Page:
State Senate gives medical marijuana tentative OK
April 30, 2007
Rachel E. Stassen-Berger, Pioneer Press (MN)
Minnesotans should be allowed to use marijuana if they're really sick or in excruciating pain, the state Senate decided in a preliminary vote Tuesday.
Go ahead, giggle. Make jokes about the munchies, dope, stoners and hippies.
Lawmakers themselves occasionally laughed as they've debated the measure giving suffering Minnesotans access to medical marijuana. Then, they got serious.
Proponents have talked about people with cancer, AIDS and multiple sclerosis, and people who live with intractable pain who could get some relief from smoking marijuana.
Opponents have talked about marijuana's role as a gateway drug, giving the state permission to break federal drug laws and the lack of scientifically tested dosages, strengths or drug interactions.
The state Senate took all that into account Tuesday and gave the measure preliminary approval on a 33-31 vote.
For final approval in the Senate, it will need at least 34 supporters. Two Senate supporters were absent Tuesday, said Sen. Steve Murphy, DFL-Red Wing and the measure's chief sponsor.
The House may approve the measure next week. A House medical marijuana bill survived its fifth committee hearing Tuesday on a 20-14 vote and will have another hearing Friday.
Despite support in the Legislature, Minnesota probably won't become the 12th state to sanction medical marijuana use. Gov. Tim Pawlenty is against the bill and says he will veto it if it reaches his desk.
House co-sponsor and former Speaker Steve Sviggum, R-Kenyon, hopes that changes.
He said he believes Pawlenty, who Sviggum calls a friend, will see the light.
"I'm very convinced that this is an important bill to pass - from health care reform, from compassion, from the right thing to do without any great negative consequences," Sviggum said. "I just think the governor will see the same reasonableness as I have in the last couple of years on this issue."
But the governor's mind hasn't changed.
On Tuesday, Pawlenty said he will continue to stand with law enforcement in opposing the measure.
If the state's law enforcement community changes its tune, the governor said, he'd consider letting the measure become law.
"I don't think that's happened," Pawlenty said. "I'm not aware that the law enforcement community has changed its position."
Although the measure became stricter as it wended its way through Capitol committees, law enforcement officials have remained opposed. Dakota County Attorney James Backstrom has spoken against the measure time and again, and he has been joined by a host of police officers in uniform.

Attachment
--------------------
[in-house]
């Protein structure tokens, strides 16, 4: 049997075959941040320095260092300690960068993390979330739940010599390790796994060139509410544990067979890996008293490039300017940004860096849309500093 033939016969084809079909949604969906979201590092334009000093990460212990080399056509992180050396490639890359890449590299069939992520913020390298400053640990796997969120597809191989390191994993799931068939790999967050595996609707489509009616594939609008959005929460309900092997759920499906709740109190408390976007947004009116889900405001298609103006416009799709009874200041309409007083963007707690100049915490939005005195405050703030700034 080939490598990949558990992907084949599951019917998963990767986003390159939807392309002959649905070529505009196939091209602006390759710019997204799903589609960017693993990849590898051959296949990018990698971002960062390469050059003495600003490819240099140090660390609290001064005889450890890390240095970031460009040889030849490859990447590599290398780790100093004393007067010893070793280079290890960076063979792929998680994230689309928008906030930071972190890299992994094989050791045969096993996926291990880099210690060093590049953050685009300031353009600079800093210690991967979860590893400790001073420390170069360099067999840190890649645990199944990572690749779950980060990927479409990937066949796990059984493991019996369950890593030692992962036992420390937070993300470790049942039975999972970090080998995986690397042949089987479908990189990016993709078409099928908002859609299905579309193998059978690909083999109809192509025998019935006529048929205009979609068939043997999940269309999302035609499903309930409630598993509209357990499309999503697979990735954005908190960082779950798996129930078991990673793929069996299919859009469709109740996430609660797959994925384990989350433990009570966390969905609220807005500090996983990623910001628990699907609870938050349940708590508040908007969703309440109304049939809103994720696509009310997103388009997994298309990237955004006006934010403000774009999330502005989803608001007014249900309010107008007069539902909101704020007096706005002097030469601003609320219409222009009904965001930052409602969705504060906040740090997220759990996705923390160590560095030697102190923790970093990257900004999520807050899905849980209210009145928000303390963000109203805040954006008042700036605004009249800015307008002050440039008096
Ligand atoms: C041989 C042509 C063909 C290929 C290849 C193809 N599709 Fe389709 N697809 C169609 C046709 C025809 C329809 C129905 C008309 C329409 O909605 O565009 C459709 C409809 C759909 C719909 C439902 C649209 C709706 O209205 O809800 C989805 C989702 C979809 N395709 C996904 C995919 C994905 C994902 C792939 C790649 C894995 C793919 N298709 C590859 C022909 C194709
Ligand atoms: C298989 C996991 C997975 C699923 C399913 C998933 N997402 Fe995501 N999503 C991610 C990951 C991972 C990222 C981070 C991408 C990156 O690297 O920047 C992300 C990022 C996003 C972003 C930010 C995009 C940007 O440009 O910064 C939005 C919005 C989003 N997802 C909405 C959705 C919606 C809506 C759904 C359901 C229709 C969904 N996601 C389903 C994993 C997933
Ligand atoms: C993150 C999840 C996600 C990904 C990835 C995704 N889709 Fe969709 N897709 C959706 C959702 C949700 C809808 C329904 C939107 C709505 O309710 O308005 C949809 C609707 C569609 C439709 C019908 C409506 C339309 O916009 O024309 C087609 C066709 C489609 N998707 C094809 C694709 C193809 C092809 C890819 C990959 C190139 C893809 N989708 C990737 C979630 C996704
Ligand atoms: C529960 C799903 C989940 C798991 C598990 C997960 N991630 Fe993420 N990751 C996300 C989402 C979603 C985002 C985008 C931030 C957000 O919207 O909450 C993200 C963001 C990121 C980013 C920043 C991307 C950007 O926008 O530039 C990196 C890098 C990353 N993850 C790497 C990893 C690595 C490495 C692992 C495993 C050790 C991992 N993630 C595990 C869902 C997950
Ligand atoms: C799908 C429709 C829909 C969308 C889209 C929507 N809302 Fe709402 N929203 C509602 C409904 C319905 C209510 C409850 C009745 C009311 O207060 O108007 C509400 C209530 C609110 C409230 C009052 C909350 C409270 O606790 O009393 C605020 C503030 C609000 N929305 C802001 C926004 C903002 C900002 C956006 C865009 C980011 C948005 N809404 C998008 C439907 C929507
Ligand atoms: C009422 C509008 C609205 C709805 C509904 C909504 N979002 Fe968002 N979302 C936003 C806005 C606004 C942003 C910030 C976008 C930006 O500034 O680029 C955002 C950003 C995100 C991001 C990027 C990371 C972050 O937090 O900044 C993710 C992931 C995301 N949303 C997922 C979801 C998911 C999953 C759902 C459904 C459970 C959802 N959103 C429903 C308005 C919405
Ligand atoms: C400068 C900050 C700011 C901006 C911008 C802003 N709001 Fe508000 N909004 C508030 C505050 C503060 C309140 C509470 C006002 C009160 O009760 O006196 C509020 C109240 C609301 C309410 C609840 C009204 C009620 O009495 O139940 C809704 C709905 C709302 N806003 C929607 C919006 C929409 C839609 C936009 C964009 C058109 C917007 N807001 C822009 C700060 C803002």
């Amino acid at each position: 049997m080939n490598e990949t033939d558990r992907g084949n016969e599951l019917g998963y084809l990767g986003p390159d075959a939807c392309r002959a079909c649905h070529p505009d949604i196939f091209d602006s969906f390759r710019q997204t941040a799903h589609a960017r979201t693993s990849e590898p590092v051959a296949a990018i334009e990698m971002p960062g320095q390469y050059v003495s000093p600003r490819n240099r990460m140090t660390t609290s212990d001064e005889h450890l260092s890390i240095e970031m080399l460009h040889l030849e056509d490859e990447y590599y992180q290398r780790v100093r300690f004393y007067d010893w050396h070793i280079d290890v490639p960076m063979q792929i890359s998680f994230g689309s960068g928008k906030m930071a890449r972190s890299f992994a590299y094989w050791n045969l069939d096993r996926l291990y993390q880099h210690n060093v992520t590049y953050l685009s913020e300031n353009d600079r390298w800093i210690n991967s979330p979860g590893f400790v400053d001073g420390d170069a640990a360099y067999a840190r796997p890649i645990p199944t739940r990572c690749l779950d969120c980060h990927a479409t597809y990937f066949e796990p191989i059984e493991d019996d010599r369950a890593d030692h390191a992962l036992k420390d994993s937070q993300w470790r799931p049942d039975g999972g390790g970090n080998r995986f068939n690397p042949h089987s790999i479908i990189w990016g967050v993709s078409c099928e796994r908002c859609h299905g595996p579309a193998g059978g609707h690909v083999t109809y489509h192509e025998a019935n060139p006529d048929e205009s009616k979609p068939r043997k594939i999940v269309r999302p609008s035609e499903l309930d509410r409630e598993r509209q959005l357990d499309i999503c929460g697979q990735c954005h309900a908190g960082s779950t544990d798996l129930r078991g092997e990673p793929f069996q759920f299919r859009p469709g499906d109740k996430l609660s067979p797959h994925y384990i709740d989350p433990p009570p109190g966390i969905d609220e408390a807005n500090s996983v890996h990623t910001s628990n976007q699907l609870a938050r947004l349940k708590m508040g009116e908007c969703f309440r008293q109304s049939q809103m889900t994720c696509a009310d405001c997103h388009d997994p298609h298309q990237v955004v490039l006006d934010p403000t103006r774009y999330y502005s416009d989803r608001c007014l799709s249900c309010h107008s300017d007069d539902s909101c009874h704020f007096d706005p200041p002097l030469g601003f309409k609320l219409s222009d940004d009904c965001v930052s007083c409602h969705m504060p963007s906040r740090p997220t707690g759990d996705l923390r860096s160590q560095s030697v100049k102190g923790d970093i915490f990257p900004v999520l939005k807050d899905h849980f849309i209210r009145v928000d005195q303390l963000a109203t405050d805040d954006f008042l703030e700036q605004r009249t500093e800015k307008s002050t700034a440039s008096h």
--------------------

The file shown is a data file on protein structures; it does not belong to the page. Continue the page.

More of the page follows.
Their testimony has held some sway.
"This is going to be a nightmare. It is going to be a law enforcement nightmare," Sen. Bill Ingebrigtsen, R-Alexandria and a retired Douglas County sheriff, told his Senate colleagues Tuesday.
But the needs of patients like Tom Fonio held more power for others.
Fonio, of Champlin, is 55 and was diagnosed with multiple sclerosis in 1983. He had nearly two decades of good years but five or six years ago, his disease took hold.
Now, he has trouble walking far and is often in deep, deep pain. "It is like having really nasty burns all over your body," Fonio said.
He's now taking Marinol, the FDA-approved drug that contains a synthetic version of the active ingredient in marijuana. That helps sometimes, but he wants the chance to try marijuana.
"Here's a drug that has been around since before the birth of Jesus and has been used effectively for relief of pain and such, but still they are saying the research isn't in," he said.
Even if it became law, the measure the Senate considered Tuesday wouldn't make it easy for patients to get marijuana:
If all the rules set out in the measure were followed, those dealing with medical marijuana would be immune to civil and criminal prosecution for their involvement. They could be still convicted under federal drug laws.
But if those involved violate the provisions set out in the measure, they would be penalized more harshly than current state drug laws outline.
Last month, the Health Department estimated that 6,100 patients would participate in the program if it were fully up and running.
Rachel E. Stassen-Berger can be reached at email@example.com.